When North Carolina killed its successful movie/TV incentive program Wednesday, there was immediate concern that other states would follow suit. That concern may not be warranted.

“That doesn’t appear to be the case for any state that is competitive and is attracting productions other than North Carolina,” said Vans Stevenson, MPAA senior vp, state government affairs. “The only ones that have backed off are places where it hasn’t really been competitive or it was a unique situation like Iowa where they had a scandal.”

Among the most competitive states offering incentives are New York, Louisiana and Georgia, all of which have maintained or expanded their programs in recent years. Other states with competitive incentives include New Mexico, Illinois and Massachusetts; despite some opposition in the states’ legislatures, the incentives have been continued.

Florida, which also has been aggressive about seeking productions, failed to fund its program for the coming year. Stevenson says that the failure is due to an in-state political squabble, not an effort to kill the incentive program.

At present, California is close to passing a bill to quadruple the state financial incentives to $400 million. Even if that figure is cut as the legislature and Gov. Jerry Brown work out a final deal, California clearly sees incentives as key to keeping and attracting productions.

The North Carolina legislature did approve another incentive package that kicks in Jan. 1, 2015, when the current program that offers up to 25 percent incentives ends. The new plan provides grants to movie or TV productions of up to $5 million; but puts a cap on the annual expenditure of $10 million — less than what the state paid to Iron Man 3 in 2012. That makes the program nearly useless.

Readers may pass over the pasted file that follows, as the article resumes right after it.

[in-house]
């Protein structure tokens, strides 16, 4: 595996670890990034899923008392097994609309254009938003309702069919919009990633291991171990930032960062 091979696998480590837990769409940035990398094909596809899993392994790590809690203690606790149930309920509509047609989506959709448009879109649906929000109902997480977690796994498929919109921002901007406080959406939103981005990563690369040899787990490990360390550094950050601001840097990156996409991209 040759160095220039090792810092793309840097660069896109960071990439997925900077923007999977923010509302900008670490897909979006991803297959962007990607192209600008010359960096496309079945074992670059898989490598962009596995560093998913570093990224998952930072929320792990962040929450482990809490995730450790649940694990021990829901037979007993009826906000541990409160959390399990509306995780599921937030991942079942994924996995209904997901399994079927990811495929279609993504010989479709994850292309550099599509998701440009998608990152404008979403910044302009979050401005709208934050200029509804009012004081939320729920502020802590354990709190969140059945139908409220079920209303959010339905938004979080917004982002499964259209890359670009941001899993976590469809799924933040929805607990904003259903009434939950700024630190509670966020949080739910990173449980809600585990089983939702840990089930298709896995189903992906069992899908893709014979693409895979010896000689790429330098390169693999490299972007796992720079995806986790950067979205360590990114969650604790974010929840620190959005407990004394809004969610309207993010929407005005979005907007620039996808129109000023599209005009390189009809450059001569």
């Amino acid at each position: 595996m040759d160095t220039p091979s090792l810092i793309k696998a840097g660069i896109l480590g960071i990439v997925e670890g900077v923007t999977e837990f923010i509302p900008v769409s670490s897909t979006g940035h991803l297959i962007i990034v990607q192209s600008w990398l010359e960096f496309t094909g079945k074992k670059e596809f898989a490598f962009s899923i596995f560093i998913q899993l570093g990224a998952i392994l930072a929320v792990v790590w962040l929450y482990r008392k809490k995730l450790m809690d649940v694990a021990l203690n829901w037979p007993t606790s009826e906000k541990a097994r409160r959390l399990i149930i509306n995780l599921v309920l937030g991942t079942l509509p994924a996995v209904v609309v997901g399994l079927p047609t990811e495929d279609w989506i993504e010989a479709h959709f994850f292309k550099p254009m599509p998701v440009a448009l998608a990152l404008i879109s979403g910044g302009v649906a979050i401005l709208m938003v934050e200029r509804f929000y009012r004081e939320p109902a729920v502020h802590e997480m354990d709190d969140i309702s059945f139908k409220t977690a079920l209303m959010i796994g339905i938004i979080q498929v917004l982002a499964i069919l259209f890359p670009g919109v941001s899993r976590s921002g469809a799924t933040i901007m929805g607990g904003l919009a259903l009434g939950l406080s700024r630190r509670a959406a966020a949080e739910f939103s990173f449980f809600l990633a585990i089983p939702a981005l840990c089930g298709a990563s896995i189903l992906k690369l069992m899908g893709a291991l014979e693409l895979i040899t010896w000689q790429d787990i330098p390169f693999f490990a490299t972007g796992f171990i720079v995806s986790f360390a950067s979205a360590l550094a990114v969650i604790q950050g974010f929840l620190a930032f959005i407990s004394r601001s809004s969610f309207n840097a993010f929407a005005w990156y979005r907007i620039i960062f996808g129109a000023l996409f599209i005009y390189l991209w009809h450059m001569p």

“It’s disappointing,” the MPAA said in a statement Thursday, “that the new grant program included in the budget agreement will prevent North Carolina from remaining competitive in attracting this prominent source of in-state economic activity.”

Johnny Griffin, director, Wilmington (N.C.) Regional Film Commission, said the new plan will “obviously have an impact on the amount of business we will be able to sustain.”

Griffin said they will see the real impact early next year when producers determine where to shoot pilots, and series decide whether to return to the state. He says this year, among others, CBS shot Under the Dome in North Carolina, while ABC made Secrets & Lies and Fox did Sleepy Hollow, but he worries none will return next year.

Spokespeople for ABC, CBS and Fox could not confirm their plans, but one studio executive said: “It definitely doesn’t bode well for future new production there, or for the terrific infrastructure of production, personnel and vendors they’ve built up in the state.”

In North Carolina, the first term Gov. Pat McCrory and the Speaker of the House Thom Tillis — a candidate for Senate —had both been vocal backers of film incentives until recently. However, as the state has seen a number of conservatives, Libertarian and Tea Party candidates elected, they have shifted to either a neutral position (the governor) or opposition (the speaker).